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History of Iowa From the Earliest Times to the Beginning of the Twentieth Century/4/John D. Hunter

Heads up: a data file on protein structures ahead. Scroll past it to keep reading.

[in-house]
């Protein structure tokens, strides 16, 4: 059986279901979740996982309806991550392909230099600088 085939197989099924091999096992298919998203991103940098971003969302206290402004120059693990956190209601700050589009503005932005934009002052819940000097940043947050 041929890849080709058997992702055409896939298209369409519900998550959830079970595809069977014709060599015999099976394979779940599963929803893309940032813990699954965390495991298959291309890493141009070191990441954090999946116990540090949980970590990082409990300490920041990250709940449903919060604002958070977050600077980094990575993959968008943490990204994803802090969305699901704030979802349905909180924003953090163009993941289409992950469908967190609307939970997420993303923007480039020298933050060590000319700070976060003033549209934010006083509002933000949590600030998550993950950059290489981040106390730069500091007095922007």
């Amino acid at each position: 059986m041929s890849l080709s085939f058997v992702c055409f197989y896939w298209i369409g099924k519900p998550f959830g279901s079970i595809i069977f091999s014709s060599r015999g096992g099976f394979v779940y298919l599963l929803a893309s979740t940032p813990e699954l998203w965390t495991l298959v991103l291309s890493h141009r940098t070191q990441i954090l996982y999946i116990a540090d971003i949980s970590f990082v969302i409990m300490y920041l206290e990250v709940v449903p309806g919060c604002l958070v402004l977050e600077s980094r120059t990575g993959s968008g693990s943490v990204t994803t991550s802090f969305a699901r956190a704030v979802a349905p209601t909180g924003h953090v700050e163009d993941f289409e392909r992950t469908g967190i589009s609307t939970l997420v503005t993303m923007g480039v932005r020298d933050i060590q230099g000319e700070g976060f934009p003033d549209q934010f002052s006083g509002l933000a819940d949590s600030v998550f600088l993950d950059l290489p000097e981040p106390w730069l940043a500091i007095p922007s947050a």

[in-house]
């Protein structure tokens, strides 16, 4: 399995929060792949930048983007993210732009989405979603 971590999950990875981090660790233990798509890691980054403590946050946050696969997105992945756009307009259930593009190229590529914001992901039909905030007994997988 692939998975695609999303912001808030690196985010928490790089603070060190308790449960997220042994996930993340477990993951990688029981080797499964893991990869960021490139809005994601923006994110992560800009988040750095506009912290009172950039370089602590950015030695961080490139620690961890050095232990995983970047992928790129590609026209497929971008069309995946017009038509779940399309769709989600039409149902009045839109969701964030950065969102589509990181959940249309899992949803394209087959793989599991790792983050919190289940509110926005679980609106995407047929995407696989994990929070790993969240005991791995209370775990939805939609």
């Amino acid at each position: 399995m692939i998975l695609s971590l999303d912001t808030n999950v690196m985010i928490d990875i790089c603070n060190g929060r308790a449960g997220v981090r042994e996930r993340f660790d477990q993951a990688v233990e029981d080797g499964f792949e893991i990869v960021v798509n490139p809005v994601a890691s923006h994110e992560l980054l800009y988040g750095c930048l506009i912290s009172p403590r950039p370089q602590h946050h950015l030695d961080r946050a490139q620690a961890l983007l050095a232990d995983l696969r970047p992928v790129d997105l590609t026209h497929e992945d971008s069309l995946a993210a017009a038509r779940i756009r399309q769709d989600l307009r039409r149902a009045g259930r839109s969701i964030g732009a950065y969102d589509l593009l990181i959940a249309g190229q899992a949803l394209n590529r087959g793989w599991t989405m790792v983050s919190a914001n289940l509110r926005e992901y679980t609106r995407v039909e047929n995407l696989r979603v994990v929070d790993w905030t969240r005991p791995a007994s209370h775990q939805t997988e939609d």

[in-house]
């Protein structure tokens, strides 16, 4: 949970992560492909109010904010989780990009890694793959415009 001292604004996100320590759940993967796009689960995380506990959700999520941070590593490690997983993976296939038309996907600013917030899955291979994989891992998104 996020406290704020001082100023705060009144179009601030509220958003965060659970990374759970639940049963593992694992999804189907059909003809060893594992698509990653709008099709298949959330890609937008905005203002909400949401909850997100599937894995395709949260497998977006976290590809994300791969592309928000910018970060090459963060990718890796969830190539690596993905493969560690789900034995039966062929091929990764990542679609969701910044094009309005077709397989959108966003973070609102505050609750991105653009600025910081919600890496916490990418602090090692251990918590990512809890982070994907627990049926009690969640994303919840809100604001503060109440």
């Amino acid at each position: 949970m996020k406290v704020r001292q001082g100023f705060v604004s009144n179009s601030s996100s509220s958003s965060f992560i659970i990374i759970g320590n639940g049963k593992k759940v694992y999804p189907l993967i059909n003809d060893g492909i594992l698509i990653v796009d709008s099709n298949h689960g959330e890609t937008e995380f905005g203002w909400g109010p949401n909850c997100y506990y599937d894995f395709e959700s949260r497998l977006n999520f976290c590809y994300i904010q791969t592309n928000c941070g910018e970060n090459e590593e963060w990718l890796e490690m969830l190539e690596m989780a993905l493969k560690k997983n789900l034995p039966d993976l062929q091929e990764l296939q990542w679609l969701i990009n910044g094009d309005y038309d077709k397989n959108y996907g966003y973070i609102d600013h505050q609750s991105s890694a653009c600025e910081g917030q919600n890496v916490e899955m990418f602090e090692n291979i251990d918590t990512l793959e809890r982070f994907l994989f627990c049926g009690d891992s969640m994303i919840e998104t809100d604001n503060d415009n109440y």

JOHN D. HUNTER, pioneer journalist, was born August 12, 1834, at Knoxville Jefferson County, Ohio. His early education was acquired in the public schools and closed with two years in Ashland Academy. At the age of fifteen he entered his father's printing office where he learned the trade, and when twenty, he issued the first number of the Hoosier Banner. He came to Iowa in 1856, locating in 1858 at Eldora where he purchased a half interest in the Hardin County Sentinel. He held a number of positions of trust in the county, and in 1863 removed his paper to Iowa Falls. When the Civil War began Mr. Hunter resigned the office of county treasurer to enter the army where he served until peace was restored. In 1867 he purchased the Hamilton Freeman, removing to Webster City which became his permanent home, where he has conducted that journal for more than thirty-six years. He was elected to the House of the Twelfth General Assembly, representing the district composed of the counties of Wright, Hamilton, Franklin and Hancock, and serving two terms. Mr. Hunter was the author of the first bill introduced into the Iowa General Assembly providing for a Board of Control for the management of the State institutions. A favorable report was made by the committee to which the bill was referred, but it was defeated in the House. He will be remembered long in the annals of wise legislation as the originator of the plan which after many years of consideration by Governors and legislators was enacted into law, working a great reform in the government of the public institutions of the State. It has been already demonstrated that the adoption of Mr. Hunter's bill of thirty years ago would have saved to the State millions of dollars without in any way having detracted from the efficiency of the institutions. In 1872 Mr. Hunter was appointed trustee of the Iowa Reform School.